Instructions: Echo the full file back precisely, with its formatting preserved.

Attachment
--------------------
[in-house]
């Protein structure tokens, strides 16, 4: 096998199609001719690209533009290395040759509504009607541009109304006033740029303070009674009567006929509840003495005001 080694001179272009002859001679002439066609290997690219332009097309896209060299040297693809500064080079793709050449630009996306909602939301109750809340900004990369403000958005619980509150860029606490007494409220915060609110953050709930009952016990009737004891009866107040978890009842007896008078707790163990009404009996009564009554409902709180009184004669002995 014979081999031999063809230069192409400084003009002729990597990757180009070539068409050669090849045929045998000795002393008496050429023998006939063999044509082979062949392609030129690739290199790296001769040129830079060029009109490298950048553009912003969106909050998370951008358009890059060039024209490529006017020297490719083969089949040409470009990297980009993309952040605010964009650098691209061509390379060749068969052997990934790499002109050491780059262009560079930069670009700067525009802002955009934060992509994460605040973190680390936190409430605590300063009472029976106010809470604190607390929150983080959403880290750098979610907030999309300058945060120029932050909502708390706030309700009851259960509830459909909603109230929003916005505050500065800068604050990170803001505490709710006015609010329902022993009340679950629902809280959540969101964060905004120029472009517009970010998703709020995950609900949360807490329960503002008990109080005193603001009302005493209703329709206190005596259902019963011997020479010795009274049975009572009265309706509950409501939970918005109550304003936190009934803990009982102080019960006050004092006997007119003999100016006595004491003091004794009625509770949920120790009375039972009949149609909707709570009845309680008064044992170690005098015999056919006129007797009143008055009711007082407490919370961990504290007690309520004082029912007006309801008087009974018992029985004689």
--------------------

[in-house]
């Protein structure tokens, strides 16, 4: 096998199609001719690209533009290395040759509504009607541009109304006033740029303070009674009567006929509840003495005001 080694001179272009002859001679002439066609290997690219332009097309896209060299040297693809500064080079793709050449630009996306909602939301109750809340900004990369403000958005619980509150860029606490007494409220915060609110953050709930009952016990009737004891009866107040978890009842007896008078707790163990009404009996009564009554409902709180009184004669002995 014979081999031999063809230069192409400084003009002729990597990757180009070539068409050669090849045929045998000795002393008496050429023998006939063999044509082979062949392609030129690739290199790296001769040129830079060029009109490298950048553009912003969106909050998370951008358009890059060039024209490529006017020297490719083969089949040409470009990297980009993309952040605010964009650098691209061509390379060749068969052997990934790499002109050491780059262009560079930069670009700067525009802002955009934060992509994460605040973190680390936190409430605590300063009472029976106010809470604190607390929150983080959403880290750098979610907030999309300058945060120029932050909502708390706030309700009851259960509830459909909603109230929003916005505050500065800068604050990170803001505490709710006015609010329902022993009340679950629902809280959540969101964060905004120029472009517009970010998703709020995950609900949360807490329960503002008990109080005193603001009302005493209703329709206190005596259902019963011997020479010795009274049975009572009265309706509950409501939970918005109550304003936190009934803990009982102080019960006050004092006997007119003999100016006595004491003091004794009625509770949920120790009375039972009949149609909707709570009845309680008064044992170690005098015999056919006129007797009143008055009711007082407490919370961990504290007690309520004082029912007006309801008087009974018992029985004689």